Two bridges found at Meadow Lake

The bridges running out from the side of the valleyThe bridges running out from the side of the valleyThe reservoirs and the lake were created in the floodplain of the River Blackwater, a tributary of the River Test. Below the pasture lay gravels deposited by the rivers.
Meadow Lake was the first area to be excavated by Southern Water and mechanical diggers were used to remove the soil. As one driver operating the digger carried out his work, he noticed timbers buried deep in the gravels.
The driver alerted Wessex Archaeology’s staff and they began excavating the timbers. They turned out to be the remains of what were at first thought to be two jetties, dating to the Middle Bronze Age, around 1,500BC. The timbers had been driven Recording a timber at TestwoodRecording a timber at Testwoodinto the bed of a river which has since changed its course, probably what is now the Blackwater.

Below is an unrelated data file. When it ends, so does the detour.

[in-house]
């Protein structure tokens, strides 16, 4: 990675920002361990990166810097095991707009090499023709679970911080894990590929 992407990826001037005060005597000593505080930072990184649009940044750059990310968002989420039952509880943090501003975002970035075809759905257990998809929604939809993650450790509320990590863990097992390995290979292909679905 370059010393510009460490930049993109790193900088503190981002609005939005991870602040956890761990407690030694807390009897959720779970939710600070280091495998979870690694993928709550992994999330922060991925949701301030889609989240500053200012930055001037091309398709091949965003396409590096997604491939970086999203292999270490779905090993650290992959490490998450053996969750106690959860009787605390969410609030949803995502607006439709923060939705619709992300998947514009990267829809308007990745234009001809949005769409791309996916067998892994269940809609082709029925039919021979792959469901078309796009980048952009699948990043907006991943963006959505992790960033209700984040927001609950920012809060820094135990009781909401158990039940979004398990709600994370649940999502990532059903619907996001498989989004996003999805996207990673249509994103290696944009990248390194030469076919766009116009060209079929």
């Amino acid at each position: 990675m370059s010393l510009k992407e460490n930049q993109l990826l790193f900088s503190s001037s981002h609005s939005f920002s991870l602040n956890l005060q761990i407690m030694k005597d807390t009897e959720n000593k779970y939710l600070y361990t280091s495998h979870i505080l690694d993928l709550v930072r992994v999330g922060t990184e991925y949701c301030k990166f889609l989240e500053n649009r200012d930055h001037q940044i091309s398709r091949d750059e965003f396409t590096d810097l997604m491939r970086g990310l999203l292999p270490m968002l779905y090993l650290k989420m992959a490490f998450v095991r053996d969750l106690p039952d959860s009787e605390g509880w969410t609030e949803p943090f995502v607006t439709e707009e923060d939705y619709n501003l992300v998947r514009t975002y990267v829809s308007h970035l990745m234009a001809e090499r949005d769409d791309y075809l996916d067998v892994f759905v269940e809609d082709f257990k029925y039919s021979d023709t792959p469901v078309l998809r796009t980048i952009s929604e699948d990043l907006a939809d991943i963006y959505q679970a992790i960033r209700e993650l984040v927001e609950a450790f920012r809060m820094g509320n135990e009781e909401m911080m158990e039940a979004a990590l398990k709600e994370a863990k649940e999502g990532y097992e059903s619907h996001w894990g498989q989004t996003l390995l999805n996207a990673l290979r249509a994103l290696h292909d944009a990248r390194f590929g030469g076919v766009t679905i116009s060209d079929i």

In total, 79 foundation piles survived, some up to 3.5 metres (13 feet) high, well enough preserved that the marks left by the tools of the prehistoric carpenters could still be seen.
The top of the piles had either rotted away or washed downstream long ago, but the rest of the piles had been gradually covered by silts and gravels, and preserved.
Even though the river had gradually moved away from its present course, the high water table of the area kept the timbers damp for thousands of years, stopping them from turning to dust.
After careful analysis, archaeologists decided that the piles, mainly oak, but with some alder and ash, were actually two bridges, one a replacement for the other, probably as the first rotted or was washed away.
In 1998 another bridge was found nearby in Testwood Lake, which was the earliest complete bridge in England.